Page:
Violence against women - the facts

Violence Against Women: Facts and Background

"Violence against women continues to persist as one of the most heinous, systematic and prevalent human rights abuses in the world. It is a threat to all women, and an obstacle to all our efforts for development, peace, and gender equality in all societies." Ban Ki moon, United Nations Secretary General, 2007

 

Violence and the threat of violence affect women across the world, regardless of wealth, race, and culture. It inflicts devastating physical and psychological impacts on women and has wide-ranging costs for their families communities and societies. Violence against women includes rape and sexual violence, female genital mutilation, forced marriage, stalking, commercial sexual exploitation such as prostitution and pornography, crimes and murders committed in the name of ‘honour’, sexual harassment and domestic violence.

Historically, violence against women, particularly domestic violence, has been hidden, ignored and left off the human rights agenda. It is often seen as a 'private issue' or a women's issue' and not treated with the seriousness it deserves. We need to change this. Violence against women is never normal, legal or acceptable and should never be tolerated or justified. Everyone – individuals (both men and women), communities, governments, and international bodies - has a responsibility to put a stop to it and to redress the suffering it causes.

Some statistics

Scotland

  • A domestic violence incident is recorded every 10 minutes in Scotland with 53,681 incidents reported in 2008-9.1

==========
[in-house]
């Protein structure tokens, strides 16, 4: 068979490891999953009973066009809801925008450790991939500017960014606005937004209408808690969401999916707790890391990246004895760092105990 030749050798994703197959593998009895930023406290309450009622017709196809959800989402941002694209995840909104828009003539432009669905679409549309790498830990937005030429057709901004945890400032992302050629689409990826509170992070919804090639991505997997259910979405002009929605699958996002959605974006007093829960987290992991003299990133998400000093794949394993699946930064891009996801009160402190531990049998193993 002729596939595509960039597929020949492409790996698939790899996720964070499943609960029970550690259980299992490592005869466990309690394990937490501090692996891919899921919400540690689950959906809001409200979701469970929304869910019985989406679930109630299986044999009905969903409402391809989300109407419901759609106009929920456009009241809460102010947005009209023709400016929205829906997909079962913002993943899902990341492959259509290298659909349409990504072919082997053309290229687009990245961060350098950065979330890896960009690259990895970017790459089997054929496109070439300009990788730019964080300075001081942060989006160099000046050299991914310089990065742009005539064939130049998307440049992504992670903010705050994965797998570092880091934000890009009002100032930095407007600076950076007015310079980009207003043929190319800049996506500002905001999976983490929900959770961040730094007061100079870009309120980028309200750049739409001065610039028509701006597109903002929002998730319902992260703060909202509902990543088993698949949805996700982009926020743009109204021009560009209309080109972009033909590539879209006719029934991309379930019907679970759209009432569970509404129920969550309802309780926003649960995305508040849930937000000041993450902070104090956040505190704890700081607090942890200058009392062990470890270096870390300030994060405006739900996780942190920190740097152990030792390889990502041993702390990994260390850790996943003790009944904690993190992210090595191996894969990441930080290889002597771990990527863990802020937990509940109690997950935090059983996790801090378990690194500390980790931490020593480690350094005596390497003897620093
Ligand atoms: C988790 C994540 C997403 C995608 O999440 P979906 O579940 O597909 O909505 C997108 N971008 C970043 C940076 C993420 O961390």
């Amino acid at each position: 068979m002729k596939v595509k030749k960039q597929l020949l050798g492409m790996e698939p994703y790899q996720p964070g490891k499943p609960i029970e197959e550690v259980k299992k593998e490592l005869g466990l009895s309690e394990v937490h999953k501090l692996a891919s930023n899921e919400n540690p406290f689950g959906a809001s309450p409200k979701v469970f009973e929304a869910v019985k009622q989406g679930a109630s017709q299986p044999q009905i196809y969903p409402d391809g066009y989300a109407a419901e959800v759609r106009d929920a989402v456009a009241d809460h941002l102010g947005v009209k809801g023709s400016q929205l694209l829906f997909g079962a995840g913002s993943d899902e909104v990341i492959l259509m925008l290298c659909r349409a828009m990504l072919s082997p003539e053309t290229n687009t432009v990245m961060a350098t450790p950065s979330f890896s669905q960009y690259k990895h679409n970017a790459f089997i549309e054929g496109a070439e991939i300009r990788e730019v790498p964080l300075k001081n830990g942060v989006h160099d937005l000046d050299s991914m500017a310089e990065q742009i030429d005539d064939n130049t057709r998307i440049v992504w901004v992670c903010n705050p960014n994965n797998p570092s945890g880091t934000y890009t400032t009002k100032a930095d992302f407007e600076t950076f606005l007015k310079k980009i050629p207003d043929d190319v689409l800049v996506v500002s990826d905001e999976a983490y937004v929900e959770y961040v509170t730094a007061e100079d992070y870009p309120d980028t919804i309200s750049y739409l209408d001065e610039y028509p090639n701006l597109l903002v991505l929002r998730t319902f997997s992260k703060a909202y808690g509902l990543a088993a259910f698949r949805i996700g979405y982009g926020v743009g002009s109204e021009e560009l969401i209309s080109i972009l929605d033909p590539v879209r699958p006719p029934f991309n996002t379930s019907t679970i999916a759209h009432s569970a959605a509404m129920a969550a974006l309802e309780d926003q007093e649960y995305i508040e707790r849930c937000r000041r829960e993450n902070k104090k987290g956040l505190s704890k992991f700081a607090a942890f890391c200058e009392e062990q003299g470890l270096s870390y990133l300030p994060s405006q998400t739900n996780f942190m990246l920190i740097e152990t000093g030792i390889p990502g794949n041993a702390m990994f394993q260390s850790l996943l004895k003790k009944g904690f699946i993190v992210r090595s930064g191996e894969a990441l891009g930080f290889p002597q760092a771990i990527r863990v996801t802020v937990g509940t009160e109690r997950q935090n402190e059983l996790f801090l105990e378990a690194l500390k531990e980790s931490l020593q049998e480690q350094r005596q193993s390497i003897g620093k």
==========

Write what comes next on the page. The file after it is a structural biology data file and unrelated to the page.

• In 2011-12 Crimes of rape increased by 13% to 1,2742
  • There were over 7000 reports of sexual offences in 2011 -123
  • 26% of Scots surveyed in 2007 thought that a woman bore some responsibility for being raped if she wore revealing clothing4
  • The number of reported domestic violence incidents steadily increase each year.5
  • In 2011-12, 81% of recorded domestic abuse incidents were violence against a woman committed by a man.6
  • 1 in 3 teenage girls in a relationship, suffer an unwanted sexual act7
  • At least 1 in 5 women in Scotland will experience domestic violence in their lifetime.8
  • In a 2005 study of young people’s attitudes, 1 in 5 young men believe that women often ’provoke violence'.9

UK

  • 45% of women have experienced some form of domestic violence, sexual assault or stalking.10
  • 21% of girls and 16% of boys experience some form of child sexual abuse11
  • At least 80,000 women suffer rape every year.12
  • In a survey for Amnesty International, over 1 in 4 respondents  thought a women was partially or totally responsible for being raped if she was wearing sexy or revealing clothing, and more than 1 in 5 held the same view if a woman had had many sexual partners.13
  • On average, two women a week in England and Wales are killed by a violent partner or ex-partner. This constitutes nearly 40% of all female homicide victims.14
  • 70% of incidents of domestic violence result in injury, (compared with 50% of incidents of acquaintance violence, 48% of stranger violence and 29% of mugging).15
  • Around 85% of forced marriage victims are women16
  • Domestic violence is estimated to cost victims, services and the state a total of around £23 billion a year.17

 

Globally

  • At least one in three women is beaten, coerced into sex or otherwise abused by an intimate partner in the course of her lifetime.18